Sexual assault today is one horrifying statistic.
There are so many women and men talking about it. And yet, like an iceberg with a major chunk still submerged underwater, there are so many who aren’t ready yet to divulge their ordeal. Because the world is still unkind to those who do.
This one is for them.
On Sunday night, singer/actor Alyssa Milano posted a tweet sharing an idea that her friend had suggested as a way to broach the traumatic subject of sexual assault and harassment.
If you’ve been sexually harassed or assaulted write ‘me too’ as a reply to this tweet. pic.twitter.com/k2oeCiUf9n
— Alyssa Milano (@Alyssa_Milano) October 15, 2017
This tweet comes in the wake of the Harvey Weinstein scandal, where more and more women have come forward about being harassed by the producer at some point in their careers.
Weinstein was removed from the Academy of Motion Picture Arts and Sciences on Saturday.
Milano’s tweet has started a Twitter trend, with both men and women tweeting about their stories of being sexually harassed, assaulted and even raped, using #MeToo.
When last checked, Milano’s tweet had received 9000 retweets and 27,000 comments.
1. There aren’t ‘random incidents’ anymore. There are lists. That’s how real it is.
— Ramya Pandyan (@ideasmithy) October 16, 2017
2. Unwarranted. Unashamed. Unforgettable.
when getting a haircut in Bombay, male hairdresser gave me neck massage which ended with his hands on my breasts. utter shock. #MeToo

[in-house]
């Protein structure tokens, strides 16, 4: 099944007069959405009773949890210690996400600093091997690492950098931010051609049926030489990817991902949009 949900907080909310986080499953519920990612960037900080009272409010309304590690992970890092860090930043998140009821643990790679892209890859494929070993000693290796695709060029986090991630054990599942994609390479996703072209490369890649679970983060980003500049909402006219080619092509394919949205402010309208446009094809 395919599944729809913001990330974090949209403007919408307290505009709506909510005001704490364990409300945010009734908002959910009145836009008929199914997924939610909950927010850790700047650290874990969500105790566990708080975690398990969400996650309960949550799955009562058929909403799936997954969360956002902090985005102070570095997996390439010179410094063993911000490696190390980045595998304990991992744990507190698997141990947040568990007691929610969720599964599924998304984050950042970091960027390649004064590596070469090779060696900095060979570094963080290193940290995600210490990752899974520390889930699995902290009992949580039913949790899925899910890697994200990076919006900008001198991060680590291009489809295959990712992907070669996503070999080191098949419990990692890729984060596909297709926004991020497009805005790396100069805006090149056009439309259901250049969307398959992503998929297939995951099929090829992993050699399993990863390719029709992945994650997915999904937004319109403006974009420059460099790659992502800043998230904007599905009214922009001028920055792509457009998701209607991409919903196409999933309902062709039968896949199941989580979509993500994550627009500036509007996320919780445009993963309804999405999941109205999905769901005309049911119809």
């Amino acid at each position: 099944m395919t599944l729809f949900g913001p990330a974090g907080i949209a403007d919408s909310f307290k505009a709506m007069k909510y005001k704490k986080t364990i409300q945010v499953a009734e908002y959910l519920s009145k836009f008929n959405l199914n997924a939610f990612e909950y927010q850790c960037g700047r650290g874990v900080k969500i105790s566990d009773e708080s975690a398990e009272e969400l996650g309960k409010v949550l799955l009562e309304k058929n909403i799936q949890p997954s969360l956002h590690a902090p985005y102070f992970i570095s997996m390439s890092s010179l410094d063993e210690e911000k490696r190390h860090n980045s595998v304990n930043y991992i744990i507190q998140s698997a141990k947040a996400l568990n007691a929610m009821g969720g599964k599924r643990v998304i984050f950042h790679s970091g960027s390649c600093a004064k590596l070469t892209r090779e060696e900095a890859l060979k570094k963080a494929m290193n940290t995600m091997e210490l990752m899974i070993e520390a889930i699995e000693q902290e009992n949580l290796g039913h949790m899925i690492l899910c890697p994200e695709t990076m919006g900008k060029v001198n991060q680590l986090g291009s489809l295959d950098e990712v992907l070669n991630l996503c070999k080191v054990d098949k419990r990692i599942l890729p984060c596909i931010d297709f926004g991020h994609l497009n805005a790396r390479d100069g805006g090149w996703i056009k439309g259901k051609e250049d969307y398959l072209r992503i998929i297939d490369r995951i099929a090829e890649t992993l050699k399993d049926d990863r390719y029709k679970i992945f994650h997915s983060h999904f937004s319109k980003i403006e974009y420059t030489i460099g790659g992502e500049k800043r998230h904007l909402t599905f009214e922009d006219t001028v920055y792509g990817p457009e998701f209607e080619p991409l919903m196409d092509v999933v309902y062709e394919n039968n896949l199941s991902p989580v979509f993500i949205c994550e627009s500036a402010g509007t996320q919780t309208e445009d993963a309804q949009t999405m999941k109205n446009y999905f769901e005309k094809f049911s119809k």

— Dr Reena Aggarwal (@drraggarwal) October 16, 2017
3. And ‘Freedom of Speech’ is a provision in how many constitutions of the world again?
4. Should we be proud that we are survivors or angry that we had to go through it all?
Yet to meet a person from my gender who has not suffered abuse/harassment/ being groped in their lives. We're all survivors here. #MeToo
— Priyanka (@autumnrainwish) October 16, 2017
5. And this is why victims don’t want to come forward. The stigma, the judgement, the trauma.
The trial, being torn apart by his lawyer&being called a liar. That was more traumatic than the assault. I still regret reporting it #MeToo
— Robin (@Chokomolin) October 16, 2017
6. Dear men, lend us thy ears. Sexual assault is real and it might be happening to them women right next to you.
For the good men of Twitter. All you have to do is listen. pic.twitter.com/d5tyFc0IFk
— Rituparna Chatterjee (@MasalaBai) October 16, 2017
Several celebrities have also shown solidarity with the cause and tweeted their support.
1. “Get over it.” The one sentence that kills any hope survivors have of fighting for justice.
And I was blamed for it.
I was told not to talk about it.
I was told that it wasn't that bad.
I was told to get over it.
— Najwa Zebian (@najwazebian) October 16, 2017
2. The actress is a rape survivor and shared multiple tweets about what she went through during those traumatic times in her life.
Because I was shamed and considered a "party girl" I felt I deserved it. I shouldnt have been there, I shouldn't have been "bad" #metoo
— #EvanRachelWould (@evanrachelwood) October 16, 2017